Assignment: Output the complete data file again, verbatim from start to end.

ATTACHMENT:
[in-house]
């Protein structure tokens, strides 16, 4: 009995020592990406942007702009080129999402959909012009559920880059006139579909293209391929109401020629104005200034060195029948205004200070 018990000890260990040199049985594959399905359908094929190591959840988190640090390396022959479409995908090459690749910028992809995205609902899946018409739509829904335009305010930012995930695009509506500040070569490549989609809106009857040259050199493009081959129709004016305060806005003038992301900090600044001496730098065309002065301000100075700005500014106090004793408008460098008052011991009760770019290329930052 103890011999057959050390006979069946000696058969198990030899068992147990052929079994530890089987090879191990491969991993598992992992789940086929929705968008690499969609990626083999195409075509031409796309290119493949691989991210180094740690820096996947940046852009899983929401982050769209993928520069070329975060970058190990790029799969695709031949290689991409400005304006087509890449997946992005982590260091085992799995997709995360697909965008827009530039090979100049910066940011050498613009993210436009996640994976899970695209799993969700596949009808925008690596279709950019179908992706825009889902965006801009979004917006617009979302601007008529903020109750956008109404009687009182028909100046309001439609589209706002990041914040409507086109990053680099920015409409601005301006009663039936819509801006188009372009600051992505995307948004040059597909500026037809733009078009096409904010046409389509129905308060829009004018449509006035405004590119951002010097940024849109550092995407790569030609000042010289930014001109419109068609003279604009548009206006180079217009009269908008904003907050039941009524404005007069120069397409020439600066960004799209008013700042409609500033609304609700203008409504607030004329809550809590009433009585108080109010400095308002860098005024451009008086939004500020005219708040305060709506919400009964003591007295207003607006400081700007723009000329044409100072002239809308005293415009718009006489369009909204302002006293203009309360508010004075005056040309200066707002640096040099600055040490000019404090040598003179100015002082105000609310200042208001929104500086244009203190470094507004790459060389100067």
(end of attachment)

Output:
[in-house]
């Protein structure tokens, strides 16, 4: 009995020592990406942007702009080129999402959909012009559920880059006139579909293209391929109401020629104005200034060195029948205004200070 018990000890260990040199049985594959399905359908094929190591959840988190640090390396022959479409995908090459690749910028992809995205609902899946018409739509829904335009305010930012995930695009509506500040070569490549989609809106009857040259050199493009081959129709004016305060806005003038992301900090600044001496730098065309002065301000100075700005500014106090004793408008460098008052011991009760770019290329930052 103890011999057959050390006979069946000696058969198990030899068992147990052929079994530890089987090879191990491969991993598992992992789940086929929705968008690499969609990626083999195409075509031409796309290119493949691989991210180094740690820096996947940046852009899983929401982050769209993928520069070329975060970058190990790029799969695709031949290689991409400005304006087509890449997946992005982590260091085992799995997709995360697909965008827009530039090979100049910066940011050498613009993210436009996640994976899970695209799993969700596949009808925008690596279709950019179908992706825009889902965006801009979004917006617009979302601007008529903020109750956008109404009687009182028909100046309001439609589209706002990041914040409507086109990053680099920015409409601005301006009663039936819509801006188009372009600051992505995307948004040059597909500026037809733009078009096409904010046409389509129905308060829009004018449509006035405004590119951002010097940024849109550092995407790569030609000042010289930014001109419109068609003279604009548009206006180079217009009269908008904003907050039941009524404005007069120069397409020439600066960004799209008013700042409609500033609304609700203008409504607030004329809550809590009433009585108080109010400095308002860098005024451009008086939004500020005219708040305060709506919400009964003591007295207003607006400081700007723009000329044409100072002239809308005293415009718009006489369009909204302002006293203009309360508010004075005056040309200066707002640096040099600055040490000019404090040598003179100015002082105000609310200042208001929104500086244009203190470094507004790459060389100067």